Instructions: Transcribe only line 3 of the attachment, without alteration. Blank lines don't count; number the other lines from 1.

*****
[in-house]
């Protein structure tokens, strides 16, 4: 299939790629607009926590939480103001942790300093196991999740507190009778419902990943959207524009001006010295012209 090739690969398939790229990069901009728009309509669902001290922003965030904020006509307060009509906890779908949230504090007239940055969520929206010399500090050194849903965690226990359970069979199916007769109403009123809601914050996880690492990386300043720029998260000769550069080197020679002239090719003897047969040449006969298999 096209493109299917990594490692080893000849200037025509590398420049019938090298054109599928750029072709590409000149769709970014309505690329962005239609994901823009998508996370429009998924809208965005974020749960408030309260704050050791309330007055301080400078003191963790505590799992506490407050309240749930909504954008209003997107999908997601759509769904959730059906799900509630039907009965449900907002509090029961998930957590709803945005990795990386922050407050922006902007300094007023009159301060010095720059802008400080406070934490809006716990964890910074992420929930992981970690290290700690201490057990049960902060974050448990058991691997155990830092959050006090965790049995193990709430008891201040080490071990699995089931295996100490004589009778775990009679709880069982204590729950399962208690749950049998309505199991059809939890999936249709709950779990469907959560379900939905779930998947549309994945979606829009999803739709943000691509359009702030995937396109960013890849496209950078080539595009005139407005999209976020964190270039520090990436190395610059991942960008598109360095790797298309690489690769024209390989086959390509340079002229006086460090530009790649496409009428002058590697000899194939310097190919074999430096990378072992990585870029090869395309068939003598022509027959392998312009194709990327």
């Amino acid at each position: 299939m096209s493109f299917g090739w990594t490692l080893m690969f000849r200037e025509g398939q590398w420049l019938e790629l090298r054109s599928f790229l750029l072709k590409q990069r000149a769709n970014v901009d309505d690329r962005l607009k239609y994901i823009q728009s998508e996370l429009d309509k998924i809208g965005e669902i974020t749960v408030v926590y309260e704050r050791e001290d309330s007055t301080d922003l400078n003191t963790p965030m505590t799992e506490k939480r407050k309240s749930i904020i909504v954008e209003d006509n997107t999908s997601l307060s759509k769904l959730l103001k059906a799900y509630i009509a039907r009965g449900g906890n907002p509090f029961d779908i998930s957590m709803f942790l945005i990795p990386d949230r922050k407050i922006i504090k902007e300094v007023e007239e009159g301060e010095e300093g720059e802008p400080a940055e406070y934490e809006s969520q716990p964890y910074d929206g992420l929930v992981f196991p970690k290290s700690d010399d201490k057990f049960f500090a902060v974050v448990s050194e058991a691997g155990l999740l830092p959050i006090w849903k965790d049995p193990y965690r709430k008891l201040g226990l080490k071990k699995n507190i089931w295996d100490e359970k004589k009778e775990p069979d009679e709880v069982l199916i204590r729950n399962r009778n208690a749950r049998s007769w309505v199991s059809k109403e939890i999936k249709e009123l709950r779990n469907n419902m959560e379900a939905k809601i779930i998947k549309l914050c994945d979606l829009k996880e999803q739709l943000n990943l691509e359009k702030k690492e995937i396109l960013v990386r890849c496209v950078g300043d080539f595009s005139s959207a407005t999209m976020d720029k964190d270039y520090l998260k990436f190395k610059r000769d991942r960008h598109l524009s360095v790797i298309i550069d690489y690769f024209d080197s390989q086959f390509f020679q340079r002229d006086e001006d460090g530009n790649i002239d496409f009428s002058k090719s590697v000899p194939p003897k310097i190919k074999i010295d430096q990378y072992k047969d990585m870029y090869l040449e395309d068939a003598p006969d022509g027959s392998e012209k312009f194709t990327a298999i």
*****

């Amino acid at each position: 299939m096209s493109f299917g090739w990594t490692l080893m690969f000849r200037e025509g398939q590398w420049l019938e790629l090298r054109s599928f790229l750029l072709k590409q990069r000149a769709n970014v901009d309505d690329r962005l607009k239609y994901i823009q728009s998508e996370l429009d309509k998924i809208g965005e669902i974020t749960v408030v926590y309260e704050r050791e001290d309330s007055t301080d922003l400078n003191t963790p965030m505590t799992e506490k939480r407050k309240s749930i904020i909504v954008e209003d006509n997107t999908s997601l307060s759509k769904l959730l103001k059906a799900y509630i009509a039907r009965g449900g906890n907002p509090f029961d779908i998930s957590m709803f942790l945005i990795p990386d949230r922050k407050i922006i504090k902007e300094v007023e007239e009159g301060e010095e300093g720059e802008p400080a940055e406070y934490e809006s969520q716990p964890y910074d929206g992420l929930v992981f196991p970690k290290s700690d010399d201490k057990f049960f500090a902060v974050v448990s050194e058991a691997g155990l999740l830092p959050i006090w849903k965790d049995p193990y965690r709430k008891l201040g226990l080490k071990k699995n507190i089931w295996d100490e359970k004589k009778e775990p069979d009679e709880v069982l199916i204590r729950n399962r009778n208690a749950r049998s007769w309505v199991s059809k109403e939890i999936k249709e009123l709950r779990n469907n419902m959560e379900a939905k809601i779930i998947k549309l914050c994945d979606l829009k996880e999803q739709l943000n990943l691509e359009k702030k690492e995937i396109l960013v990386r890849c496209v950078g300043d080539f595009s005139s959207a407005t999209m976020d720029k964190d270039y520090l998260k990436f190395k610059r000769d991942r960008h598109l524009s360095v790797i298309i550069d690489y690769f024209d080197s390989q086959f390509f020679q340079r002229d006086e001006d460090g530009n790649i002239d496409f009428s002058k090719s590697v000899p194939p003897k310097i190919k074999i010295d430096q990378y072992k047969d990585m870029y090869l040449e395309d068939a003598p006969d022509g027959s392998e012209k312009f194709t990327a298999i």